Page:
Contact

  • General Inquiries
    202.872.1260
    info@brt.org
  • Mailing Address
    300 New Jersey Avenue, NW
    Suite 800
    Washington, D.C. 20001
  • Media Contact
    Amanda DeBard
    Director
    adebard@brt.org

Membership Contact
LeAnne Redick Wilson
Senior Vice President
​lwilson@brt.org

    

What is Business Roundtable

Business Roundtable (BRT) is an association of chief executive officers of leading U.S. companies working to promote sound public policy and a thriving U.S. economy.

Delivered September 22, 2011

The Honorable Timothy F. Geithner
Secretary
U.S. Department of the Treasury
1500 Pennsylvania Avenue, NW Washington, DC 20220

Re: Continuing Oppposition to the Financial Transaction Tax

Dear Secretary Geithner:

We wish to reiterate our strong opposition to the imposition of a financial transaction tax (“FTT”) in the United States, or other substitute form of the FTT, and urge you to continue to encourage other members of the G20 to resist pressures to adopt such proposals on a global basis. We are strongly supportive of the Administration's public opposition to such a tax reinforced by reports of your restatement of opposition to the EU Finance Ministers this past weekendd, and your 2009 statement that a “day-by-day financial transaction tax is not something we are prepared to support.” We a are concerned, however, with the French and German effort to seek endorsement of such a tax through the G20 mechanism.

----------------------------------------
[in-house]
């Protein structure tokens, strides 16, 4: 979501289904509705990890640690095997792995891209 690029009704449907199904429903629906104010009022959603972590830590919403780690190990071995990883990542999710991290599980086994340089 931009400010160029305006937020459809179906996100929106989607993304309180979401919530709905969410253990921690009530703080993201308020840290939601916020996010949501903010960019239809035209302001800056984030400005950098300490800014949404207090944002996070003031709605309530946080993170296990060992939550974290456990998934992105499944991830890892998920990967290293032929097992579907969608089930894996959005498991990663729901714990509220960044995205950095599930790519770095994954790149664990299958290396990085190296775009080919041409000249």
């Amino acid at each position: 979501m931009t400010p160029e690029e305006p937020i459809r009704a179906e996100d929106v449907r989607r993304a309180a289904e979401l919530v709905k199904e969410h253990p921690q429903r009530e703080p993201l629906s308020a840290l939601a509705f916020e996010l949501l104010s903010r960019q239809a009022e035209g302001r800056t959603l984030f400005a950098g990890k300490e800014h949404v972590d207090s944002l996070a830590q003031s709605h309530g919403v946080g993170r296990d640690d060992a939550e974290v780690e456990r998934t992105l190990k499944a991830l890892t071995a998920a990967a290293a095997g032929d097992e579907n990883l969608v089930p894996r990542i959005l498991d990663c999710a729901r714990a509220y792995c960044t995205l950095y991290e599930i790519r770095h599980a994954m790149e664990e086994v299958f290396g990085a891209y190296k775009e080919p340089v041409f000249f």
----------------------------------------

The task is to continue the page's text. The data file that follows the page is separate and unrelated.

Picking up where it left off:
The case against the imposition of such a tax is strong, and the arguments well known. A transaction tax will cycle through the entire U.S. economy, harming both investors and businesses. As you know, a number of studies have shown that a FTT will impede the efficiency of markets, impair depth and liquidity, raise costs to issuers, investors, and pensioners, and distort capital flows by discriminating against asset classes. Major economies that have adopted a FTT and FTT like initiatives have had overwhelmingly negative results, including reduced asset prices, trading moving to other venues, market dislocation, and a decrease in liquidity. In light of the current fragile state of the global markets and the economy, and with many economies experiencing high levels of unemployment and sluggish recoveries, the imposition of such a tax would be particularly harmful.

The G20 members have committed to work together to support policies that will lead to strong, sustainable and balanced growth. The imposition of a financial transaction tax would run counter to achieving these objectives. Consequently, we urge you and your colleagues to continue to vigorously object to attempts to undertake a G20 initiative to impose a global financial transaction tax.

Sincerely,

Business Roundtable
Financial Services Forum
Investment Company Institute
National Association of Manufacturers
National Federation of Independent Business Securities
Industry and Financial Markets Association
U.S. Chamber of Commerce

c: The Honorable Lael Brainard 
    Michael Froman